The more people approve of a sinner’s particular sin the more it soothes the conscience of the sinner. God doesn’t want us to approve of ANY sin. Homosexuality just happens to be currently in the limelight due to the gay marriage proposal.

    God has a few things to say about this. Those who are calling Christians intolerant might want to consider God’s perspective as recorded in Romans 1:

    “Although they fully know God’s righteous decree that those who practice such things deserve to die, they not only do them but approve of those who practice them. Therefore, you are without excuse, whoever you are, when you judge someone else. For on whatever grounds you judge another, you condemn yourself, because you who judge practice the same things. Now we know that God’s judgment is in accordance with truth against those who practice such things. And do you think, whoever you are, when you judge those who practice such things and yet do them yourself, that you will escape God’s judgment? Or do you have contempt for the wealth of His kindness, forbearance, and patience, and yet do not know that God’s kindness leads you to repentance? But because of your stubbornness and your unrepentant heart, you are storing up wrath for yourselves in the day of wrath, when God’s righteous judgment is revealed!……
    They show that the work of the law is written in their hearts, as their conscience bears witness and their conflicting thoughts accuse or else defend them, on the day when God will judge the secrets of human hearts, according to my gospel through Jesus Christ.”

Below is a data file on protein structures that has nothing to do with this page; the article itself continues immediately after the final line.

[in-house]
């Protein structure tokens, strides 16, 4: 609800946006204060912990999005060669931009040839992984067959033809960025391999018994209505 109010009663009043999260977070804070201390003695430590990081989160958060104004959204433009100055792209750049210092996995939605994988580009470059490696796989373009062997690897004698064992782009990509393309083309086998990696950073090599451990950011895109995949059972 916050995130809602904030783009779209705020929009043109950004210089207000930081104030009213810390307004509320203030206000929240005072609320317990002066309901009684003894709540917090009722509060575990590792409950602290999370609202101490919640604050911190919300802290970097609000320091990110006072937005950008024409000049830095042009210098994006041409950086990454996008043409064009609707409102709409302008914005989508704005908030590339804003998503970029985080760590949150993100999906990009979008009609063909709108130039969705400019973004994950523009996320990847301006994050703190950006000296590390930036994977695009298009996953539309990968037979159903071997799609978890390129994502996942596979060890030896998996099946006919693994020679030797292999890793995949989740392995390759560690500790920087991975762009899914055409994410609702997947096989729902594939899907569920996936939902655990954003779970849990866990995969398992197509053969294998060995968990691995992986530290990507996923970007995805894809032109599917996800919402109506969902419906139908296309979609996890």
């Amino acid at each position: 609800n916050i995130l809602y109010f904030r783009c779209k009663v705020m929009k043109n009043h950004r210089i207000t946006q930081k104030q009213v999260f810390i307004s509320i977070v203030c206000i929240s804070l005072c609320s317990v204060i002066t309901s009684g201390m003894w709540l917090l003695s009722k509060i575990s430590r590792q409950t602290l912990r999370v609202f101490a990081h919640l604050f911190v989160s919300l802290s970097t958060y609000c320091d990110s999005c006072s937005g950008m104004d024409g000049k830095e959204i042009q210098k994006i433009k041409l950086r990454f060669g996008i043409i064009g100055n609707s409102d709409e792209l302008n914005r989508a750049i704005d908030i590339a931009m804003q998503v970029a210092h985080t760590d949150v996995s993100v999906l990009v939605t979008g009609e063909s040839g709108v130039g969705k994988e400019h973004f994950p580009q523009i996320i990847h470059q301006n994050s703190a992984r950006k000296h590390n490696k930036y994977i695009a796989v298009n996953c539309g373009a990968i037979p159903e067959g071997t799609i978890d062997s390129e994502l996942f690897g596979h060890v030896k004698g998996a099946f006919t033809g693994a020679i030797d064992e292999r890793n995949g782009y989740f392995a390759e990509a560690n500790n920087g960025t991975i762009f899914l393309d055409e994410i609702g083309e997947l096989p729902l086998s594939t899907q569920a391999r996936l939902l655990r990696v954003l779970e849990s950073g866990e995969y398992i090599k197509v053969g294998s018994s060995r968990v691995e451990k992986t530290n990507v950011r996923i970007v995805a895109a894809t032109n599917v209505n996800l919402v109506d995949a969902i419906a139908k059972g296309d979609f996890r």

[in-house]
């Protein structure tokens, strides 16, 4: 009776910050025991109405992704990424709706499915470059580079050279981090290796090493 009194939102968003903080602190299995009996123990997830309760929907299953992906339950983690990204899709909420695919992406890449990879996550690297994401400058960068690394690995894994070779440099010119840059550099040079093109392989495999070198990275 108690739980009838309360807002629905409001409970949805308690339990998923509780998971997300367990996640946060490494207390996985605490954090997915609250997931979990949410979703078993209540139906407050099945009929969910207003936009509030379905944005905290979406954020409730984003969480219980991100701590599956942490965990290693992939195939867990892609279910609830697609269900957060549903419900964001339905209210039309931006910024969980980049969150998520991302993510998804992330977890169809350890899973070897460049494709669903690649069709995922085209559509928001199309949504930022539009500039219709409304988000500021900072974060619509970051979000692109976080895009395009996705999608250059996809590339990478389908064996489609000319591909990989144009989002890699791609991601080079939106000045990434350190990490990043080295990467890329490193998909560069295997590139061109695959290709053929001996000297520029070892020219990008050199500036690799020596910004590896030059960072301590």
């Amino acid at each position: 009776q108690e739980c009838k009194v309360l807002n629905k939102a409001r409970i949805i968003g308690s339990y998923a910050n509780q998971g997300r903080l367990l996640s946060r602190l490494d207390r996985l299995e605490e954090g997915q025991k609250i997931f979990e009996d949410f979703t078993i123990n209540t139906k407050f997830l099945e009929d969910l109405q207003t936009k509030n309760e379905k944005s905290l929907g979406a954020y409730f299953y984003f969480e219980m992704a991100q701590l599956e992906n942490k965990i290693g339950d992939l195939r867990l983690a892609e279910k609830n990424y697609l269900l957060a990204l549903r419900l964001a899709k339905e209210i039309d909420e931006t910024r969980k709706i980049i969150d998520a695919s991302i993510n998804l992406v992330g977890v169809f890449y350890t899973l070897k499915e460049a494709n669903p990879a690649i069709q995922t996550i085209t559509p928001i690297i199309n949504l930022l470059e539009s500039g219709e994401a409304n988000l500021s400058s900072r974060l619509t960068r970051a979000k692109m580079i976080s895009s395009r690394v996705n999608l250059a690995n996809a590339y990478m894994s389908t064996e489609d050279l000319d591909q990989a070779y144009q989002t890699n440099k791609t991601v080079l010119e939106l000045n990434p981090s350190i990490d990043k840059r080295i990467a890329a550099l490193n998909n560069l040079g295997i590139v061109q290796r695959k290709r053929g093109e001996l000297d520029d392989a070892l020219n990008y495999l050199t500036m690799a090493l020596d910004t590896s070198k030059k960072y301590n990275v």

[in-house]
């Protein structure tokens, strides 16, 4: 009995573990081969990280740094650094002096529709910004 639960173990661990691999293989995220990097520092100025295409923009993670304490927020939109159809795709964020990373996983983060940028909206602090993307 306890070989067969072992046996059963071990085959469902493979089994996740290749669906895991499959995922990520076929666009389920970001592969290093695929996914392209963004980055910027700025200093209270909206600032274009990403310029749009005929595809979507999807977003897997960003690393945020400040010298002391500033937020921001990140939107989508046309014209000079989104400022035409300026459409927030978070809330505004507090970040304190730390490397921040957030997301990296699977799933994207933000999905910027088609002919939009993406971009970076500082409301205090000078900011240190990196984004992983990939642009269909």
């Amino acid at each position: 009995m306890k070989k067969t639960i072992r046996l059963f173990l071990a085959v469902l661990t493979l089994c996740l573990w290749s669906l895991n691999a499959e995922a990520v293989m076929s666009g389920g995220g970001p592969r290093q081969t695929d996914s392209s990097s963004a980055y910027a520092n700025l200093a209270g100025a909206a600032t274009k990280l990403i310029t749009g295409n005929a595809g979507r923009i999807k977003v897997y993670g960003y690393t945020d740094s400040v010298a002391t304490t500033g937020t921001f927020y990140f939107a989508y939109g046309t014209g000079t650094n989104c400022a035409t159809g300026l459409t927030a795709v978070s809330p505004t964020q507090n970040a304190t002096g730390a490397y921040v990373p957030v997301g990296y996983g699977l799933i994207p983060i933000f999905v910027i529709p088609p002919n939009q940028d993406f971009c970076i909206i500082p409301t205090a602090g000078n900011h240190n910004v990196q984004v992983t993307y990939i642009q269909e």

Some people judge Christians, calling them intolerant, hateful bigots. God will judge them by…

  27. Susan yes I agree. There seems to be a demand for approval.

    I really should have taken that point and made it more clear how asking Christians for acceptance and approval of sinful behavior is asking us to be apathetic about not only them but our own beliefs.

    To demand that Christians approve of anything that is contrary to God’s character is to demand we not live by our conscience and conviction – essentially a demand for us to be apathetic towards the very things of God we are compelled to care about.

  28. Right, to approve of anything that God calls sin is to stand proudly in judgment of God and to be in opposition to Him! Therefore, when a homosexual demands that Christians approve of their behavior they are asking us to deny who we really are, and who God has revealed Himself to be. God is holy and righteous. He calls us to righteous living by His standards. This is foundational to being a Christian, as is love. However, we are not to sacrifice conformity to God’s standards in order not to offend another person’s desire to continue in that which He calls sin. That is not loving. We can’t approve of the sin, but we can love the sinner. Sometimes this will involve voicing the truth about the sin, in love.

  29. Dear Carrie,
    I do hope that you can receive this with the spirit of love that is intended. Actually, I wish that I did not feel so compelled to comment. Your post deeply upset me. Although I do believe that you put a lot of heartfelt effort and thought into your words, I believe you are wrong on many of your statements: severly wrong. However, I do believe that the right thing to do is NOT to force my position upon you. I want to allow you to believe and act differently than myself, if you so choose.

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  1. Excerpt from “A Cry For Tolerance – But Is It Really?” « Awaiting Epiteleo - August 13, 2012

    […] Here is the excerpt from the article I used at the gathering on Sunday.  You can read the full article here. Pointing out that something is wrong and should come to an end doesn’t mean we are not […]